Black Friday deals may be misleading
Marketing professor advises shoppers to check prices
Black Friday sales may not have reached the levels of shopping mayhem seen in the United States, but the event is becoming a bigger and bigger deal in Canada.
As Canadian shoppers prepare themselves for one of the biggest shopping days of the year, many are wondering if the deals being offered are really that great.
So, are you getting the best deal possible?
"Probably not," said David Williams, associate professor at the University of Saskatchewan's Edwards' School of Business. "It's not the rational deal you think you're getting."
A marketing specialist, Williams said the sales will generally focus on making high-profile items cheaper. That doesn't necessarily apply to everything else in a store.
"With Black Friday, one of the points is to get people into the store," he said. "Once you're in a store, you're more likely to open your wallet and buy a secondary thing, which may not be as much of a bargain as you think it is."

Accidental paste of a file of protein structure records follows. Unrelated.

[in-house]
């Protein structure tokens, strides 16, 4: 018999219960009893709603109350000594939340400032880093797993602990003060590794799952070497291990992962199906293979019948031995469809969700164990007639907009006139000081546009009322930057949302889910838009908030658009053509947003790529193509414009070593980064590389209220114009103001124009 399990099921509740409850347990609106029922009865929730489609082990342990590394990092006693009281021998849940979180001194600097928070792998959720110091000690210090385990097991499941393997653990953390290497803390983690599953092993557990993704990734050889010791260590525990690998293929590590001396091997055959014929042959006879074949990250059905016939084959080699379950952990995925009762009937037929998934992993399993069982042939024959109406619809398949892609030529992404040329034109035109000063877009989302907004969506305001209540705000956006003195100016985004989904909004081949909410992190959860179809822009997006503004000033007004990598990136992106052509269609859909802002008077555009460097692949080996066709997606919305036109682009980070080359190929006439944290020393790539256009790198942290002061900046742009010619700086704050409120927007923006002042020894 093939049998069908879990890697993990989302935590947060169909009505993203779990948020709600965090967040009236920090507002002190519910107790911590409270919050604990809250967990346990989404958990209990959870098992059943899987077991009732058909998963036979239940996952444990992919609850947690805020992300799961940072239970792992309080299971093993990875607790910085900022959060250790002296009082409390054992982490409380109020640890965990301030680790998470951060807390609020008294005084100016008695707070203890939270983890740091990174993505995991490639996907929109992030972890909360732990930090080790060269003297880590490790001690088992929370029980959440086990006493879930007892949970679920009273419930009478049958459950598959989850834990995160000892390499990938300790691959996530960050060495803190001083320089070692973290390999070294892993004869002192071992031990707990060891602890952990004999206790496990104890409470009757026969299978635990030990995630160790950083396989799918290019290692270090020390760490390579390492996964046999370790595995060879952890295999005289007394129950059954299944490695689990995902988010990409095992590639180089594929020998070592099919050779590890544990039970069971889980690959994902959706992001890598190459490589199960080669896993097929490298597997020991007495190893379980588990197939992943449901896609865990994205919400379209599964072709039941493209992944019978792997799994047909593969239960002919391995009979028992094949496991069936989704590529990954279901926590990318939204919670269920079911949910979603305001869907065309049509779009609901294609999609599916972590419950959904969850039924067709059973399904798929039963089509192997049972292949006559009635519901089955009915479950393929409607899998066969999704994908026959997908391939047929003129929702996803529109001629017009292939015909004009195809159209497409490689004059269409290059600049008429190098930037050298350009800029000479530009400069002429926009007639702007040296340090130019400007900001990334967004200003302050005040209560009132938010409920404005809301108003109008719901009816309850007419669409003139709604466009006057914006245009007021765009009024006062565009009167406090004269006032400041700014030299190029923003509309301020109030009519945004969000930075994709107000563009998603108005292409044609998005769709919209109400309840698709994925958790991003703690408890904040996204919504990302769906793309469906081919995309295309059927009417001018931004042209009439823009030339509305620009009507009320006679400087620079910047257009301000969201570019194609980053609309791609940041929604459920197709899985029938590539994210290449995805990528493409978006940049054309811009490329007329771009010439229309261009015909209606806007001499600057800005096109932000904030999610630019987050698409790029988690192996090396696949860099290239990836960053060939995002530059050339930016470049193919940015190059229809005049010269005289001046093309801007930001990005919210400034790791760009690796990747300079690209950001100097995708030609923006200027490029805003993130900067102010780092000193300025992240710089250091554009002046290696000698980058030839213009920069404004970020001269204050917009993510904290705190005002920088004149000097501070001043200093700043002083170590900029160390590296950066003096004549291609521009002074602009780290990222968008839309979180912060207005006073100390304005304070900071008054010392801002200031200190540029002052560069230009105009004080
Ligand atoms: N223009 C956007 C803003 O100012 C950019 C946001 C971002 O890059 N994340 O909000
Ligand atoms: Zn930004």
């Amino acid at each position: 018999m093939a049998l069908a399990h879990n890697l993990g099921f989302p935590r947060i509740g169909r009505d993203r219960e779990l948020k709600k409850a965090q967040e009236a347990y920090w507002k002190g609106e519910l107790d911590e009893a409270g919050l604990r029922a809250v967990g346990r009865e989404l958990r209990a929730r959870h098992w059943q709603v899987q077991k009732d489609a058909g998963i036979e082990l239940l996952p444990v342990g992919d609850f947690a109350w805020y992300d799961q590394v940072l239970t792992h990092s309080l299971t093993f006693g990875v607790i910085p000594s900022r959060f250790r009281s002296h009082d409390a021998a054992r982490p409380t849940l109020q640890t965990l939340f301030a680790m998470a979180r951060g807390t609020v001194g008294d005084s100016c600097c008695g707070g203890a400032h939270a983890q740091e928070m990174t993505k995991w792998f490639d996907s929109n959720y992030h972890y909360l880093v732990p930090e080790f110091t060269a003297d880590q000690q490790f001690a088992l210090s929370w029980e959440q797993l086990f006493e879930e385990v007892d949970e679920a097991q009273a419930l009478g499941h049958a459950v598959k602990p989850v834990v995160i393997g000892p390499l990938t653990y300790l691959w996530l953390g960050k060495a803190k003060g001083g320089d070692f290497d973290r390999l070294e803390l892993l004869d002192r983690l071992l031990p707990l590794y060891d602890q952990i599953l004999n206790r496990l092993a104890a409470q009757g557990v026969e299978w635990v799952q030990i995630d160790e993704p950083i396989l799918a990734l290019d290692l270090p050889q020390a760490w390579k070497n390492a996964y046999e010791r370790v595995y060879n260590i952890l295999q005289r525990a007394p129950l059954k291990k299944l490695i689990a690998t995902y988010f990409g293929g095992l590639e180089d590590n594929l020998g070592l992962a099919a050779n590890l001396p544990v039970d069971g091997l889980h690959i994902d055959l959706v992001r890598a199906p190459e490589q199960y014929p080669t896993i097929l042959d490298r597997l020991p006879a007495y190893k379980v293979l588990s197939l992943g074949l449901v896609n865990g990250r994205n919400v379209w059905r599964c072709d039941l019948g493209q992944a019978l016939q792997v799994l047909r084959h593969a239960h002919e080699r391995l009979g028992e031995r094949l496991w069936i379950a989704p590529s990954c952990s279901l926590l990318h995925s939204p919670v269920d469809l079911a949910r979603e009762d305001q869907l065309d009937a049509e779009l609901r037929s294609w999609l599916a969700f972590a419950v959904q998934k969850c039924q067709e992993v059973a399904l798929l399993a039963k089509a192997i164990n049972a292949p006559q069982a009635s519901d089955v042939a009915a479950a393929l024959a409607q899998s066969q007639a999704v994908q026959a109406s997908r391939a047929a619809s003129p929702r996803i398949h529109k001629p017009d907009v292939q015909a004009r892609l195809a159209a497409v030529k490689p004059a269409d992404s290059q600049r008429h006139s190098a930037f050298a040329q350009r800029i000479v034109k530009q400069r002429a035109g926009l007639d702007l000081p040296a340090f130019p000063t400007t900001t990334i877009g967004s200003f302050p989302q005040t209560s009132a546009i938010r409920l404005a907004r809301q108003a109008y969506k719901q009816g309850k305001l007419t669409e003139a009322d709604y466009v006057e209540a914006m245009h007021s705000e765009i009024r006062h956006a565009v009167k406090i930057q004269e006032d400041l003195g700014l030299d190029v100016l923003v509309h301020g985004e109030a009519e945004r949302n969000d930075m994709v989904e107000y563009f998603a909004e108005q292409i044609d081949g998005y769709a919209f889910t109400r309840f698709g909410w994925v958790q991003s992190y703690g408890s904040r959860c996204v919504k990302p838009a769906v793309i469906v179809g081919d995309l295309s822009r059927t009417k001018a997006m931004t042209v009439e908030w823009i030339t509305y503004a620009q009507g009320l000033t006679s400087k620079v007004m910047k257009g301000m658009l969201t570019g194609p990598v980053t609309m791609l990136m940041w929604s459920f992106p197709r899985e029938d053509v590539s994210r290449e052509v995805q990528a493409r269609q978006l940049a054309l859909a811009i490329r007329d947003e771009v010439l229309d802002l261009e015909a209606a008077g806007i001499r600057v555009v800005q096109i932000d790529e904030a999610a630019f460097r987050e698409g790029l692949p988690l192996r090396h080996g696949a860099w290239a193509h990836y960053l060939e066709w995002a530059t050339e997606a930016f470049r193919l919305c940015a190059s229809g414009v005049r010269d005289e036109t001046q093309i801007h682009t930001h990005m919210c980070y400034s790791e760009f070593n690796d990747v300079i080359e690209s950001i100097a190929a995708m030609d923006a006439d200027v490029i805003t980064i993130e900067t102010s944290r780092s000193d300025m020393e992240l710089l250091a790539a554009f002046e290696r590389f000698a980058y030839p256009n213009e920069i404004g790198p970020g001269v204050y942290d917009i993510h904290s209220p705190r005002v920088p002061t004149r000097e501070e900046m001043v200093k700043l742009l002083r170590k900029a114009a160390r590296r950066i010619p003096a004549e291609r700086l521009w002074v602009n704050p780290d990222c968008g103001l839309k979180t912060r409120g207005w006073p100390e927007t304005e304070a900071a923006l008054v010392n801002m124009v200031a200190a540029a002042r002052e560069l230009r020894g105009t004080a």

Williams said Black Friday has become another shopping event in a season that starts with back-to-school sales, and ends at Boxing Day.
"Normally, consumers are starting to have a bit of skepticism and mistrust of prices," he said. "There's always an event or a deal."
When it comes to online shopping, Williams said the low Canadian dollar may deter people from shopping at American sites this year.
"There might be a bit more caution," he said. "People may be a bit more apprehensive."
When Statistics Canada looked at retail spending in November, it found the share of annual retail sales in the month edged up only slightly from 2006 to 2014, from 8.4 per cent to 8.5 per cent.
However, spending on electronics and appliances, clothing and sporting goods, hobby, book and music stores has grown in November.